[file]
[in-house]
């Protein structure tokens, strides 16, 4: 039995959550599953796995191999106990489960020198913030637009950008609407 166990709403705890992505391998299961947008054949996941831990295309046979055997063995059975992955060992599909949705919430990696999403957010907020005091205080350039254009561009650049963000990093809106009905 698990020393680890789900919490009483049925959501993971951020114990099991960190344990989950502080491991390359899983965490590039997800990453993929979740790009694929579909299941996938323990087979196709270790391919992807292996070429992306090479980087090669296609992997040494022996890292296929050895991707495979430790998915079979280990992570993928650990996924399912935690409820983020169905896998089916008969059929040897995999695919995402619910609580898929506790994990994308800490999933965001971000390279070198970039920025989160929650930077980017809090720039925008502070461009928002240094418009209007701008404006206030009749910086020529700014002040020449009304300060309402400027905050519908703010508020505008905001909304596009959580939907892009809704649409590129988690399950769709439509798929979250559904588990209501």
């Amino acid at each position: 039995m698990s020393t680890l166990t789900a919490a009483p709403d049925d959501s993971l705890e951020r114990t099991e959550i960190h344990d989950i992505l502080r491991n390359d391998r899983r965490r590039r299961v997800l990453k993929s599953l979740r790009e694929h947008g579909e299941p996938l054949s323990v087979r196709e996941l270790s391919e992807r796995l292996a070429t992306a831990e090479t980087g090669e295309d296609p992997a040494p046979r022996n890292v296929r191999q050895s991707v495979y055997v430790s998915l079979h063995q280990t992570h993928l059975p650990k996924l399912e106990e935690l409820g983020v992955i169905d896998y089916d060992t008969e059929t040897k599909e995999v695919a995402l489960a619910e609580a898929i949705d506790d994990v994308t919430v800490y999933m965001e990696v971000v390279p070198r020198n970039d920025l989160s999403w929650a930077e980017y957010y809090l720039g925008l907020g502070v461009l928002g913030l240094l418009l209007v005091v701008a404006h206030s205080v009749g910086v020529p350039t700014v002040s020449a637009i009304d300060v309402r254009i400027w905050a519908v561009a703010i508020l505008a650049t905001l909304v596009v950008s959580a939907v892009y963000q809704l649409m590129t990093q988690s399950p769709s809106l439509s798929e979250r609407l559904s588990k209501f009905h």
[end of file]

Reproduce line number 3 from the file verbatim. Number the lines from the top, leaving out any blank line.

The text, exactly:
């Amino acid at each position: 039995m698990s020393t680890l166990t789900a919490a009483p709403d049925d959501s993971l705890e951020r114990t099991e959550i960190h344990d989950i992505l502080r491991n390359d391998r899983r965490r590039r299961v997800l990453k993929s599953l979740r790009e694929h947008g579909e299941p996938l054949s323990v087979r196709e996941l270790s391919e992807r796995l292996a070429t992306a831990e090479t980087g090669e295309d296609p992997a040494p046979r022996n890292v296929r191999q050895s991707v495979y055997v430790s998915l079979h063995q280990t992570h993928l059975p650990k996924l399912e106990e935690l409820g983020v992955i169905d896998y089916d060992t008969e059929t040897k599909e995999v695919a995402l489960a619910e609580a898929i949705d506790d994990v994308t919430v800490y999933m965001e990696v971000v390279p070198r020198n970039d920025l989160s999403w929650a930077e980017y957010y809090l720039g925008l907020g502070v461009l928002g913030l240094l418009l209007v005091v701008a404006h206030s205080v009749g910086v020529p350039t700014v002040s020449a637009i009304d300060v309402r254009i400027w905050a519908v561009a703010i508020l505008a650049t905001l909304v596009v950008s959580a939907v892009y963000q809704l649409m590129t990093q988690s399950p769709s809106l439509s798929e979250r609407l559904s588990k209501f009905h």